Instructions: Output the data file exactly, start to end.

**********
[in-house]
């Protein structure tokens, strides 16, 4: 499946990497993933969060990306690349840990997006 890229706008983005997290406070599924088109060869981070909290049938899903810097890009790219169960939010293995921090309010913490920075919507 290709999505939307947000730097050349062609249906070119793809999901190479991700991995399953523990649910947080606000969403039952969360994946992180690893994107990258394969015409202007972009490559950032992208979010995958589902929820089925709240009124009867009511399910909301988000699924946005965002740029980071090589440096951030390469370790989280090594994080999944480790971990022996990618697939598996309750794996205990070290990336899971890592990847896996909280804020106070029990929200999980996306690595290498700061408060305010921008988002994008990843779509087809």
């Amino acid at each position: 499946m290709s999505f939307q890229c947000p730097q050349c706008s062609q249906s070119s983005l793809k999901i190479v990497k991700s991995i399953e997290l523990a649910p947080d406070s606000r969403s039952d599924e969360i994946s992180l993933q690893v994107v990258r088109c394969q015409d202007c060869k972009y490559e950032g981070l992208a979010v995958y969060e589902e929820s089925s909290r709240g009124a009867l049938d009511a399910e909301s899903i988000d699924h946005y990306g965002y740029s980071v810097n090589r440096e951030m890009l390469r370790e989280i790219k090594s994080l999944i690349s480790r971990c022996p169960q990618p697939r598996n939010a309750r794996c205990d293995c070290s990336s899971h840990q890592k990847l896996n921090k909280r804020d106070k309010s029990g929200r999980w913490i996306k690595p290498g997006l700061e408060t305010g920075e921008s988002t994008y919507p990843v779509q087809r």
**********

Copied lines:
[in-house]
């Protein structure tokens, strides 16, 4: 499946990497993933969060990306690349840990997006 890229706008983005997290406070599924088109060869981070909290049938899903810097890009790219169960939010293995921090309010913490920075919507 290709999505939307947000730097050349062609249906070119793809999901190479991700991995399953523990649910947080606000969403039952969360994946992180690893994107990258394969015409202007972009490559950032992208979010995958589902929820089925709240009124009867009511399910909301988000699924946005965002740029980071090589440096951030390469370790989280090594994080999944480790971990022996990618697939598996309750794996205990070290990336899971890592990847896996909280804020106070029990929200999980996306690595290498700061408060305010921008988002994008990843779509087809």
């Amino acid at each position: 499946m290709s999505f939307q890229c947000p730097q050349c706008s062609q249906s070119s983005l793809k999901i190479v990497k991700s991995i399953e997290l523990a649910p947080d406070s606000r969403s039952d599924e969360i994946s992180l993933q690893v994107v990258r088109c394969q015409d202007c060869k972009y490559e950032g981070l992208a979010v995958y969060e589902e929820s089925s909290r709240g009124a009867l049938d009511a399910e909301s899903i988000d699924h946005y990306g965002y740029s980071v810097n090589r440096e951030m890009l390469r370790e989280i790219k090594s994080l999944i690349s480790r971990c022996p169960q990618p697939r598996n939010a309750r794996c205990d293995c070290s990336s899971h840990q890592k990847l896996n921090k909280r804020d106070k309010s029990g929200r999980w913490i996306k690595p290498g997006l700061e408060t305010g920075e921008s988002t994008y919507p990843v779509q087809r």